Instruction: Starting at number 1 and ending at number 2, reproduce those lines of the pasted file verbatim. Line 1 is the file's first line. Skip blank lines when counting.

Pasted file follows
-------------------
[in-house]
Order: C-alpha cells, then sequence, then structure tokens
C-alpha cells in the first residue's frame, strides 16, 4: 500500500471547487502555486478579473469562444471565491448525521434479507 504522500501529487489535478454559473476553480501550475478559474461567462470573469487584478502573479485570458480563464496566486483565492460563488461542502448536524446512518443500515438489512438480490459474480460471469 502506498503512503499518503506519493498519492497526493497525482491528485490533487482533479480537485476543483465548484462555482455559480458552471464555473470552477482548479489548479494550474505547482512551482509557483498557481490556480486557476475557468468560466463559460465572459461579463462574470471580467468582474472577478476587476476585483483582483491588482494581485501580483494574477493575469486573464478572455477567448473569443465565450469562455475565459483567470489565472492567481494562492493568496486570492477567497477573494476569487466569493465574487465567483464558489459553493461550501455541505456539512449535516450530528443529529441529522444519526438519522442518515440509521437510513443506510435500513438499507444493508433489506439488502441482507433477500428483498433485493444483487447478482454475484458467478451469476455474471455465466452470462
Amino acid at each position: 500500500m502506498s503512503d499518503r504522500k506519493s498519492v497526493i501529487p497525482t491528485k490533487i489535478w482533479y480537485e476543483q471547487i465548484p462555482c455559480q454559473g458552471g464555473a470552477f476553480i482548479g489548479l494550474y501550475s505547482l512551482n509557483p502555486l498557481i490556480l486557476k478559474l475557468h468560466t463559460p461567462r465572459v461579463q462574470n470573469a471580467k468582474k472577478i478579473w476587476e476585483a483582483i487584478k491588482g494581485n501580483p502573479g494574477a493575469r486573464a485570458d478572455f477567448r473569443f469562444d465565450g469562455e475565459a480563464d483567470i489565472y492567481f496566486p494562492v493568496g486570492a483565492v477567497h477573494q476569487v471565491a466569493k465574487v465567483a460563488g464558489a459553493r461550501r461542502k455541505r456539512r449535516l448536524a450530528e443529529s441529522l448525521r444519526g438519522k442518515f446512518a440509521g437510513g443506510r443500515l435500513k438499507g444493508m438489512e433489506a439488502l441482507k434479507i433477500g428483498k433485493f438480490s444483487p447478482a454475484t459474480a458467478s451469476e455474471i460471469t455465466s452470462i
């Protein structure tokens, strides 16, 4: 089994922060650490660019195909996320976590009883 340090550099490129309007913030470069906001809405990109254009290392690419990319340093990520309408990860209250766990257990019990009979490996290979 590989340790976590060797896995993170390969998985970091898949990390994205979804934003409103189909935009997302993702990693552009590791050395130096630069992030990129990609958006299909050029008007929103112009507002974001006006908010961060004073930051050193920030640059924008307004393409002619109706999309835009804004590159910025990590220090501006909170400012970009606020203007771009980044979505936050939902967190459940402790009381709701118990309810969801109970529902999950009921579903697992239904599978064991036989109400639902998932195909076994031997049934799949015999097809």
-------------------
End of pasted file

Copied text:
[in-house]
Order: C-alpha cells, then sequence, then structure tokens